Homemade Sushi

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7471What you will need:

Sushi rice (sushi-meshi)

Nori (sheet of dried seeweed)

Bamboo mat

Toppings and Fillings

●  Raw fish (tuna, salmon, or mackerel)

●  Seafood (squid, shrimp, sea urchin)

 ●  Vegetables (pickled daikon radish or tsukemono, fermented soybeans or natto, avocado,  ucumber, yam, tofu, pickled plum or umeboshi, gourd or kampyo, burdock or gobo, and   sweet corn mixed with mayonnaise)

 ●  Red meat (beef or ham)

 ●  Quail eggs


●  Shoyu (soy sauce)

●  Wasabi (green paste with a sharp, horseradish-like flavor)

●  Gari (sweet, pickled ginger)

What you will do:

Preparing the rice

  1. Rinse the rice carefully until the water runs clear.
  2. Soak the rice in cold water for 30 minutes, then drain.
  3. Cook the rice in the conventional way.  When the rice is done, turn the heat to high for a few seconds, then turn the heat off.  Let the rice sit for 15 minutes.

Preparing the Sushi

  1. Put a sheet of nori on the bamboo mat.  Cover about two-thirds of the nori with rice.
  2. Place your toppings across the rice.
  3. Fold the bamboo mat over, rolling the nori onto the toppings.  When the mat touches the far edge of the rice begin tightening the roll. 
  4. Hold the roll with the mat over it, and grab the far edge of the mat.  Pull on it at each corner and in the middle to tighten the roll.  When the roll is tight enough, finish rolling by pulling the mat forward.  You can repeat the tightening process if the need arises.
  5. Slice the roll in half with a very sharp knife, pressing straight down through the roll to avoid tearing the nori.  Serve with the condiments and enjoy.


Sushi. http://en.wikipeida.org/wiki/Sushi

How Sushi Works. . http://home.howstuffworks.com/sushi.htm

Photo courtesy:  lifestylefood

Sweet-and-sour Pickle

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This classic sweet-and-sour pickle is an example of a fresh pickle, which means that it’s preserved by vinegar.  It’s high sugar content helps retard bacterial growth.

picklesWhat you need:

Soft vegetable brush

8 pounds small pickling cucumber

4 cups cider vinegar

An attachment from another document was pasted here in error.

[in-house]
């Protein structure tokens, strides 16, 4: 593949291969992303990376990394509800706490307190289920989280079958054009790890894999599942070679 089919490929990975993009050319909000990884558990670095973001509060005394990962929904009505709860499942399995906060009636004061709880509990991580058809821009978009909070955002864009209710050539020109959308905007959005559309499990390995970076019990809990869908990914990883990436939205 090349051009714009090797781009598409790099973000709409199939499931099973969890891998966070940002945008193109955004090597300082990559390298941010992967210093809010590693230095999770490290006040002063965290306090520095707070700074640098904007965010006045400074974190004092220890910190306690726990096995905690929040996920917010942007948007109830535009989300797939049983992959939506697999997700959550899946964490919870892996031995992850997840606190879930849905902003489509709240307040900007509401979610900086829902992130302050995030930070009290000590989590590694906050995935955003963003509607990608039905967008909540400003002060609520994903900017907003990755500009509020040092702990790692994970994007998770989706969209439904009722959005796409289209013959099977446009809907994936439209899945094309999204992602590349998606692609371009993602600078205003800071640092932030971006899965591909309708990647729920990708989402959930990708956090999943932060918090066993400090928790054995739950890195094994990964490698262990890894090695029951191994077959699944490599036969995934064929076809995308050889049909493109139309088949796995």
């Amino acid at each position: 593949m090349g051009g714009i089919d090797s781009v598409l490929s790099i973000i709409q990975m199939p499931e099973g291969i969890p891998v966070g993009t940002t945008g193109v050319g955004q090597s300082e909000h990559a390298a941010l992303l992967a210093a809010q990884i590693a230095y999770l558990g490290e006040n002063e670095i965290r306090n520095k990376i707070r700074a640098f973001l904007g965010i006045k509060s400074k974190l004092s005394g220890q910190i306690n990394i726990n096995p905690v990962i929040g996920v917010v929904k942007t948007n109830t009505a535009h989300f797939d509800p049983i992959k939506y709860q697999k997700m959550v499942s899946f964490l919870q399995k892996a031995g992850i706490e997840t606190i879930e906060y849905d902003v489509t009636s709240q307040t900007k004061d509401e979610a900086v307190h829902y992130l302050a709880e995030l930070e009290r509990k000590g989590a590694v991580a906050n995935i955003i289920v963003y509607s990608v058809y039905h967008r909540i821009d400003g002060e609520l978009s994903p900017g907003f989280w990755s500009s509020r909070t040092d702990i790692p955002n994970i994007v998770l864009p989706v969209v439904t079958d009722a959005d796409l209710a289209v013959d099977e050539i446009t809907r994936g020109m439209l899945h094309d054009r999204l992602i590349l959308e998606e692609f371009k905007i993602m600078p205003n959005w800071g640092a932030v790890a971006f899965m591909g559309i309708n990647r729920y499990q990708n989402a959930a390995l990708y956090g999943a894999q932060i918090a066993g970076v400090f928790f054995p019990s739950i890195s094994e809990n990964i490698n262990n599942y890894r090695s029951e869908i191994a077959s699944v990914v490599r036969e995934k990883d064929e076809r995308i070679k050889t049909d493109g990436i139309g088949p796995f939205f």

8 cups sugar

2 tablespoons pickling salt

2 tablespoons mixed pickle spices

A large, deep, stainless-steel, nonreactive pot

8 to 10 1-pint glass canning jars and two-piece canning lids

Canning equipment

A narrow plastic spatula

What to do:

  1. Using a soft vegetable brush, scrub the cucumbers in cool running water.  Cut 1/16 inch of the blossom end.  Discard any cucumbers that are bruised or damaged.
  2. Put the cucumbers in the nonreactive pot and cover with boiling water.  Let them stand at room temperature for 24 hours.
  3. Drain off the water and again cover with boiling water.  Repeat the process daily for three more days.
  4. On Day 5, bring the vinegar, salt, sugar and spices to a boil in the nonreactive pot.  Slice th cucumbers into ¼-inch thick chips and add to the pot.  Let the pot stand at room temperature for one more day.
  5. On Day 6, drain off the liquid and bring it back to a boil.  Add the cucumbers.  Boil 1 minute and portion the pickles into clean, hot canning jars, filling each to within ¾ inch of the top.
  6. Cover the pickles with the brine, filling to within ½ inch of the top of the jars.  To remove air bubbles, gently run the plastic spatula (don’t use a metal one) around the jar, keeping the utensil between the pickles and the jar’s inner surface.  If necessary, add more liquid to readjust headspace.  Wipe any residue off the rims with a clean, damp towel.  Apply lids and screwbands evenly and firmly until resistance is met—fingertip tight.  Process 10 minutes in a boiling water canner.  The pickles will be ready to eat the next day. – Bato Balani

Photo courtesy:  foodpreservationguide